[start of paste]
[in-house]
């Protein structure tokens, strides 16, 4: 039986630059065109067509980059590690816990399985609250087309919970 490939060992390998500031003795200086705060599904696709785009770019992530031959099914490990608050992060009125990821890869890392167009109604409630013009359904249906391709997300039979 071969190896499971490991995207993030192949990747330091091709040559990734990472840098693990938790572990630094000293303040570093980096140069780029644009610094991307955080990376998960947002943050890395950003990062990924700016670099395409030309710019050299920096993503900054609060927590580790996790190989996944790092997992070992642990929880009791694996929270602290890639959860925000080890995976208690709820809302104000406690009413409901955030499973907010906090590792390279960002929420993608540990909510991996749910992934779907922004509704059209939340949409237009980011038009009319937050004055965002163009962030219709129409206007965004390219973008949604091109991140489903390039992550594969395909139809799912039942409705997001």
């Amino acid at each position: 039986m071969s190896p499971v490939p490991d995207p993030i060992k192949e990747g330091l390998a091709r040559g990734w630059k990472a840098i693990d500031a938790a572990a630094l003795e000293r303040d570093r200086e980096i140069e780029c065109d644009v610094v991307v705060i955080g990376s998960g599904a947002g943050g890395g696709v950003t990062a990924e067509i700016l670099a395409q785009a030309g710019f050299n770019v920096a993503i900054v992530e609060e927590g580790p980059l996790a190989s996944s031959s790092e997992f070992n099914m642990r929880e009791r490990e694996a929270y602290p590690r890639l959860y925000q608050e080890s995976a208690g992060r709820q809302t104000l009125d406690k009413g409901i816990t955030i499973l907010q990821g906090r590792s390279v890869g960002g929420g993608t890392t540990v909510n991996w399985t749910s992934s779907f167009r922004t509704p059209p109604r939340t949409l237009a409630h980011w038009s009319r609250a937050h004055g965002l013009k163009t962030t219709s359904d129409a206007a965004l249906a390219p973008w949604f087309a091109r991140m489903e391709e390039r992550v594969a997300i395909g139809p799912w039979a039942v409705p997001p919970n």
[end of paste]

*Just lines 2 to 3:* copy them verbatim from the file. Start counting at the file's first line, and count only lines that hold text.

């Protein structure tokens, strides 16, 4: 039986630059065109067509980059590690816990399985609250087309919970 490939060992390998500031003795200086705060599904696709785009770019992530031959099914490990608050992060009125990821890869890392167009109604409630013009359904249906391709997300039979 071969190896499971490991995207993030192949990747330091091709040559990734990472840098693990938790572990630094000293303040570093980096140069780029644009610094991307955080990376998960947002943050890395950003990062990924700016670099395409030309710019050299920096993503900054609060927590580790996790190989996944790092997992070992642990929880009791694996929270602290890639959860925000080890995976208690709820809302104000406690009413409901955030499973907010906090590792390279960002929420993608540990909510991996749910992934779907922004509704059209939340949409237009980011038009009319937050004055965002163009962030219709129409206007965004390219973008949604091109991140489903390039992550594969395909139809799912039942409705997001």
């Amino acid at each position: 039986m071969s190896p499971v490939p490991d995207p993030i060992k192949e990747g330091l390998a091709r040559g990734w630059k990472a840098i693990d500031a938790a572990a630094l003795e000293r303040d570093r200086e980096i140069e780029c065109d644009v610094v991307v705060i955080g990376s998960g599904a947002g943050g890395g696709v950003t990062a990924e067509i700016l670099a395409q785009a030309g710019f050299n770019v920096a993503i900054v992530e609060e927590g580790p980059l996790a190989s996944s031959s790092e997992f070992n099914m642990r929880e009791r490990e694996a929270y602290p590690r890639l959860y925000q608050e080890s995976a208690g992060r709820q809302t104000l009125d406690k009413g409901i816990t955030i499973l907010q990821g906090r590792s390279v890869g960002g929420g993608t890392t540990v909510n991996w399985t749910s992934s779907f167009r922004t509704p059209p109604r939340t949409l237009a409630h980011w038009s009319r609250a937050h004055g965002l013009k163009t962030t219709s359904d129409a206007a965004l249906a390219p973008w949604f087309a091109r991140m489903e391709e390039r992550v594969a997300i395909g139809p799912w039979a039942v409705p997001p919970n």